COVID-19 survivors who lost their sense of taste and smell may have to wait up to a year to fully recover, a new study found.
Researchers followed 97 COVID-19 patients who lost their sense of taste and smell for an entire year and asked them to complete a survey every four months, according to the study published Thursday in JAMA Network Open.
Out of 97 patients, 51 of them also were asked to undergo objective testing to corroborate the self-reported surveys. At eight months, 49 out of the 51 patients had fully recovered their sense of taste and smell.
One of the two patients who had not recovered was able to smell, but abnormally, while the other still couldn’t smell by the end of the study. While 46 COVID-19 patients did not undergo objective testing, they all reported a full recovery after a full year.
Also in the news:
► A “no-spectator games” remains an option for the Tokyo Olympics, which open officially in four weeks, the president of the Tokyo Olympic organizing committee said Friday. Medical experts say the safest Olympics would be with no fans because the coronavirus.
► More than 15 months into the coronavirus pandemic, tens of thousands of seafarers vital to the global shipping industry remain stranded at sea or in ports, unable to leave their ships or get to new assignments due to global travel restrictions.
► The first cruise ship to board passengers at a U.S. port in 15 months is set to sail Saturday from Fort Lauderdale, Florida, in a symbolic stride toward normalcy that will be watched closely by health experts as vaccines curb the coronavirus’ spread in the country.
► South Carolina Gov. Henry McMaster signed a bill Thursday preventing people from suing companies over COVID-19. The new law protects businesses and other groups as long as they follow guidelines to protect people from the virus. Dozens of other states have passed similar measures.
► The city of San Francisco told its 37,000 employees they must either be vaccinated against COVID-19 within 10 weeks of the Food and Drug Administration giving final approval to a coronavirus vaccine, or lose their jobs. This would make San Francisco the first large U.S. city to require vaccination of all city employees.
► Britain on Thursday added 17 countries and territories, including Dominica, Barbados and the Turks and Caicos Islands, to its “green” list of safe travel destinations amid pressure from airlines and travel companies to relax COVID-19 restrictions.
📈 Today’s numbers: The U.S. has more than 33.6 million confirmed COVID-19 cases and at least 603,000 deaths, according to Johns Hopkins University data. The global totals: More than 180 million cases and more than 3.9 million deaths. More than 151.3 million Americans have been fully vaccinated — nearly 45.6% of the population, according to the CDC.
📘 What we’re reading: College applications soared for the 2021-22 school year as thousands of students took advantage of relaxed test score policies during COVID-19. America’s colleges, on average, experienced a jump in applications of at least 11%. Read more here.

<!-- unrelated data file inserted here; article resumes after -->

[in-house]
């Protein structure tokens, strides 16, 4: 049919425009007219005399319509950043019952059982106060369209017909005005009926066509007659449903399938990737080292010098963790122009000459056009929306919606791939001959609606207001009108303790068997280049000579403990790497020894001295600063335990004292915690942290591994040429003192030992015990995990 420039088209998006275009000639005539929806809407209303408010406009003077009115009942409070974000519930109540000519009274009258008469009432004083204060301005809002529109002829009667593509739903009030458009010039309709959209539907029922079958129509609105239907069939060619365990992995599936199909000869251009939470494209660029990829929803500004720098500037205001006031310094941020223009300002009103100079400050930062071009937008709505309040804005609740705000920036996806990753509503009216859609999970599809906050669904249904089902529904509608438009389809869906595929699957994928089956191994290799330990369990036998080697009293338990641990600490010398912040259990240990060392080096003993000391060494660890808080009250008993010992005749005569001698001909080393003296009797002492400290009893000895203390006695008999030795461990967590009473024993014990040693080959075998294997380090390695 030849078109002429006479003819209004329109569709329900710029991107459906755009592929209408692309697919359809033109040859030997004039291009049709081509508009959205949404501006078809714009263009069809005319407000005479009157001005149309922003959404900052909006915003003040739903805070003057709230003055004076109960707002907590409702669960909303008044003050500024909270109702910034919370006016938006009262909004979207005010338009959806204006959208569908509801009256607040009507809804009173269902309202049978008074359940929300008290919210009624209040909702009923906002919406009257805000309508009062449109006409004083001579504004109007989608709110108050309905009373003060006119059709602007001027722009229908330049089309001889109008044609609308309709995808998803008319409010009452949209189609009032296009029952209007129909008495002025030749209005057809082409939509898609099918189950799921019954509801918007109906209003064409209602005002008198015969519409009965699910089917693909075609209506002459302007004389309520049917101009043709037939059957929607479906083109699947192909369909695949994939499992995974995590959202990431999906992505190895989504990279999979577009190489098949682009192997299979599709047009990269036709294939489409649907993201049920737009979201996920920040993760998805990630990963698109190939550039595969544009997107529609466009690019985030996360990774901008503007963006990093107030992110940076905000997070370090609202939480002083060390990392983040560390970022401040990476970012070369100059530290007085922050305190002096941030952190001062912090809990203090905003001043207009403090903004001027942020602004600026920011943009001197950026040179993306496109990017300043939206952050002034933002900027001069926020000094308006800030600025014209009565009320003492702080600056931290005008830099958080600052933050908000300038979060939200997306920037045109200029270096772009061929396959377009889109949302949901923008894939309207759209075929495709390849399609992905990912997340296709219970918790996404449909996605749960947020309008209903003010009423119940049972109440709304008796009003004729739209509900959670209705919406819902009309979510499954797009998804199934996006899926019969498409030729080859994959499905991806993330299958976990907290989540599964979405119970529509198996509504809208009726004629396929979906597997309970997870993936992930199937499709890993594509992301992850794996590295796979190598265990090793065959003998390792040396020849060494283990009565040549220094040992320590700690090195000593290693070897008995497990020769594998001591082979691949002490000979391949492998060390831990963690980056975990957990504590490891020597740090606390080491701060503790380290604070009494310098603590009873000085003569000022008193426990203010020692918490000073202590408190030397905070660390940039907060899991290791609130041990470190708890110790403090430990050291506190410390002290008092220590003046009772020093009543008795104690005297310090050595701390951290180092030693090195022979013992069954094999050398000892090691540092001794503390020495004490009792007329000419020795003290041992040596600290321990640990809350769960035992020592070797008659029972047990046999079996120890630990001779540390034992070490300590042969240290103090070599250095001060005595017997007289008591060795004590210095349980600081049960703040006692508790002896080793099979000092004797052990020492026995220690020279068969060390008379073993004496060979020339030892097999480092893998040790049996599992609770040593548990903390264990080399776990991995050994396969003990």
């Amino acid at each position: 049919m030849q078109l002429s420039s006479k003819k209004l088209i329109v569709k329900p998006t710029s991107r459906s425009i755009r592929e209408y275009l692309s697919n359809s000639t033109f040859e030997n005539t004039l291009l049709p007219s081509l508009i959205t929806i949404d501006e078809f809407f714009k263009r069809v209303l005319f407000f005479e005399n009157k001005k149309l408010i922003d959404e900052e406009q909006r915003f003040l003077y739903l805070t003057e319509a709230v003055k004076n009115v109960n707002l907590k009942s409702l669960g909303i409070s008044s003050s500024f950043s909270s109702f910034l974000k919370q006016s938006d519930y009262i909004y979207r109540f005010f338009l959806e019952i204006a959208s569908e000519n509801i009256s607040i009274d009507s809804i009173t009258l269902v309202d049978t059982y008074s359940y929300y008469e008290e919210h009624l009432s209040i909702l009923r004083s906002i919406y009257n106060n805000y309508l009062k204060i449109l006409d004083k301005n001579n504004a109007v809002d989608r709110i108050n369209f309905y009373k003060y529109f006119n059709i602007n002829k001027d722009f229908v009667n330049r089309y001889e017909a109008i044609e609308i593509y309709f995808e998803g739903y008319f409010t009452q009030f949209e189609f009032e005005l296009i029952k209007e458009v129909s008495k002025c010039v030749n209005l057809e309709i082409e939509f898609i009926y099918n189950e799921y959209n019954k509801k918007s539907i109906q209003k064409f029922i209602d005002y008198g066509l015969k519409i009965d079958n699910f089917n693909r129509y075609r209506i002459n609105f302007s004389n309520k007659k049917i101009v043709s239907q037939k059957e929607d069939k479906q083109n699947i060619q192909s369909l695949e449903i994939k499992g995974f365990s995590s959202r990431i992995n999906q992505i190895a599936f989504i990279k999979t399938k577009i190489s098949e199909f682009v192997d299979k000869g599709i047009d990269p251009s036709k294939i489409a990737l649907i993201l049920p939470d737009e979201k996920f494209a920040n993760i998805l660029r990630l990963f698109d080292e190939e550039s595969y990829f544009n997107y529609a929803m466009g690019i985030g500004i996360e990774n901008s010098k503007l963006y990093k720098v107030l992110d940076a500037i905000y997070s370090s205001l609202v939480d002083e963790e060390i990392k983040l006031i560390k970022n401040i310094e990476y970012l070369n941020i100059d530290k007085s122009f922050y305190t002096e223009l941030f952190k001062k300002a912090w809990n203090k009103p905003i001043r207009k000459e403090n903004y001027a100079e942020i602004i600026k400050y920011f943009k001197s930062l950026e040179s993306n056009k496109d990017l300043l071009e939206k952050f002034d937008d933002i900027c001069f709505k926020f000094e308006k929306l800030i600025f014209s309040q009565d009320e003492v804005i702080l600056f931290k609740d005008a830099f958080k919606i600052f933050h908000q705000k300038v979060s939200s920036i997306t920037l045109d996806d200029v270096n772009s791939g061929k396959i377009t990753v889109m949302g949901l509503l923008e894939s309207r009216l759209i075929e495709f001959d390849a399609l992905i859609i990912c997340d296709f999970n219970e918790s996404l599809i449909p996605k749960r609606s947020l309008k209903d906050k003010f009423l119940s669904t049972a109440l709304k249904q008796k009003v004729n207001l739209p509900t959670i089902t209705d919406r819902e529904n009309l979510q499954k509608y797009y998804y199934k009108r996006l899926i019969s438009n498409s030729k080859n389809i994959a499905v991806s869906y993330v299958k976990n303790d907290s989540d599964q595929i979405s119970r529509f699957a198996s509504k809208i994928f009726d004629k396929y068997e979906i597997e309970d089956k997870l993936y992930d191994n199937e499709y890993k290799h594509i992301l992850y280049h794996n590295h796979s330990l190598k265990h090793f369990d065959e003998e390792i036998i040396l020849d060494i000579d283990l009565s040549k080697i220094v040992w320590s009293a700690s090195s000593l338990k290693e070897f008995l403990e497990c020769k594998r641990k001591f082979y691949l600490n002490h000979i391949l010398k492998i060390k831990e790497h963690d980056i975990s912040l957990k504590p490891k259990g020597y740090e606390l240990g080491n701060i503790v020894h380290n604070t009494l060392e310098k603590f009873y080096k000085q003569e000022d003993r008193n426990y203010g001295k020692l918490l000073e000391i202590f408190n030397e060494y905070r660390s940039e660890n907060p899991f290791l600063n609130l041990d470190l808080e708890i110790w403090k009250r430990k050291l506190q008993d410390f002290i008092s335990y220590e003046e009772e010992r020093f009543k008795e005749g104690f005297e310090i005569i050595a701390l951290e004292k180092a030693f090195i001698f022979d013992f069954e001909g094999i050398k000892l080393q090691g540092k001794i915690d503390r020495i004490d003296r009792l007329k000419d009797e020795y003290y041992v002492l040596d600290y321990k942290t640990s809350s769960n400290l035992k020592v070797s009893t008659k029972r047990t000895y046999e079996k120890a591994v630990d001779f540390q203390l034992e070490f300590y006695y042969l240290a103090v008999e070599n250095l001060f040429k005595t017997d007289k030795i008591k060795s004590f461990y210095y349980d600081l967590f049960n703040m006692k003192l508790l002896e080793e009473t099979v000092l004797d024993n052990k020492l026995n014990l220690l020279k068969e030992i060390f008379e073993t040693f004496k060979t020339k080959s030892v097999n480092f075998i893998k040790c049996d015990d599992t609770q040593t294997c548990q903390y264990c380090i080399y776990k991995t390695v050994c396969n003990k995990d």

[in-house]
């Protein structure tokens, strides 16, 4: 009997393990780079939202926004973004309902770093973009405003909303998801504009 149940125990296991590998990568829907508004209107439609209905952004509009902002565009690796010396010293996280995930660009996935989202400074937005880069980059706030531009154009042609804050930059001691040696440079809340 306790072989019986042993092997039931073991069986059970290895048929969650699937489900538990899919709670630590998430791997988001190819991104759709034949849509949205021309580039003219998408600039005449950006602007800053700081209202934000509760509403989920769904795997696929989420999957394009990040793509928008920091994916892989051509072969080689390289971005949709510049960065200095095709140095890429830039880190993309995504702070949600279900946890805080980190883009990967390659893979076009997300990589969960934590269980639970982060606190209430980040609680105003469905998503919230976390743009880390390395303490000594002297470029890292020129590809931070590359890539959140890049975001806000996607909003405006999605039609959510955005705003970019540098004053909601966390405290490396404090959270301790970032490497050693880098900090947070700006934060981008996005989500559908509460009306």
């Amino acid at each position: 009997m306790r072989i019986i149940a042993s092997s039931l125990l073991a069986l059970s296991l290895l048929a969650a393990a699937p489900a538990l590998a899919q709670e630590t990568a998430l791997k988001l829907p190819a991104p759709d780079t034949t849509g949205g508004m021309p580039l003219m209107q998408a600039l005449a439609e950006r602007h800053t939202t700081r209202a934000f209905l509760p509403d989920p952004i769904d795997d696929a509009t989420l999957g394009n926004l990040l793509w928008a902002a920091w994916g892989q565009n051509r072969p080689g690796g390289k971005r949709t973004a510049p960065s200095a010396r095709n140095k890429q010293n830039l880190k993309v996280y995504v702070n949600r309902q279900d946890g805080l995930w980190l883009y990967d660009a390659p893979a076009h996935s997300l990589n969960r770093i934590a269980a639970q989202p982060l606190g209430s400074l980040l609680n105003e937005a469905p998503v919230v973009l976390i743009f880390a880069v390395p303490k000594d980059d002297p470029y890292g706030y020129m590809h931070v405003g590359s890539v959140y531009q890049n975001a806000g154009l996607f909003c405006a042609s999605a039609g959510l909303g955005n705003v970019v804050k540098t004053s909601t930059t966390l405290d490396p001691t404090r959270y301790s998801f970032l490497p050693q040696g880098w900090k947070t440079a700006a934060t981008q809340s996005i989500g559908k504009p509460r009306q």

Visiting Hawaii is about to get easier for vaccinated travelers.
Beginning July 8, the state will end its pre-travel COVID testing requirement for visitors from the U.S. mainland who are fully vaccinated, Hawaii Gov. David Ige said Thursday. Travelers will need to show their vaccine card as well as upload it to the state’s Safe Travels website.
“I know that this change has been widely anticipated and it will make it easier for residents to return home and for visitors to come and enjoy our islands,” Ige said at a news conference.
Ige has said for weeks that Hawaii would lift travel restrictions for vaccinated visitors when 60% of the state’s population was fully vaccinated. The figure has been stuck at 57% and Ige said earlier this week that it wouldn’t meet that level ahead of the July 4th holiday weekend. He said Thursday it expects to reach the benchmark on July 8. Read more here.
– Dawn Gilbertson
The White House says it will provide Afghanistan with 3 million doses of Johnson & Johnson’s COVID-19 vaccine to help with a coronavirus outbreak fueled by the Delta variant.
White House spokesperson Karine Jean-Pierre made the announcement aboard Air Force One on Thursday as President Joe Biden flew to Raleigh, North Carolina, to encourage Americans to get vaccinated. The announcement also came a day before Biden meets with Afghanistan’s leaders at the White House on Friday.
Jean-Pierre says the Johnson & Johnson vaccines — only one shot is required — could be shipped as soon as next week. The U.S. is also providing oxygen and other supplies to Afghanistan.
The 3 million doses are part of an overall donation of 55 million doses to the world that the White House announced earlier this week.
After leading the world in vaccinations, Israel is once again requiring people to wear masks in indoor public spaces after the arrival of the highly contagious Delta variant drove new coronavirus cases.
The country had lifted nearly all restrictions after vaccinating about 85% of its adult population in its initial vaccine rollout. But Dr. Nachman Ash, who is leading the coronavirus response, said 227 new cases were confirmed on Thursday, according to Israeli media.
The Health Ministry said masks must be worn indoors in public places starting midday Friday. Earlier this week, the government had already postponed the planned reopening of the country to vaccinated tourists, originally set for July 1, until the beginning of August.
Contributing: The Associated Press.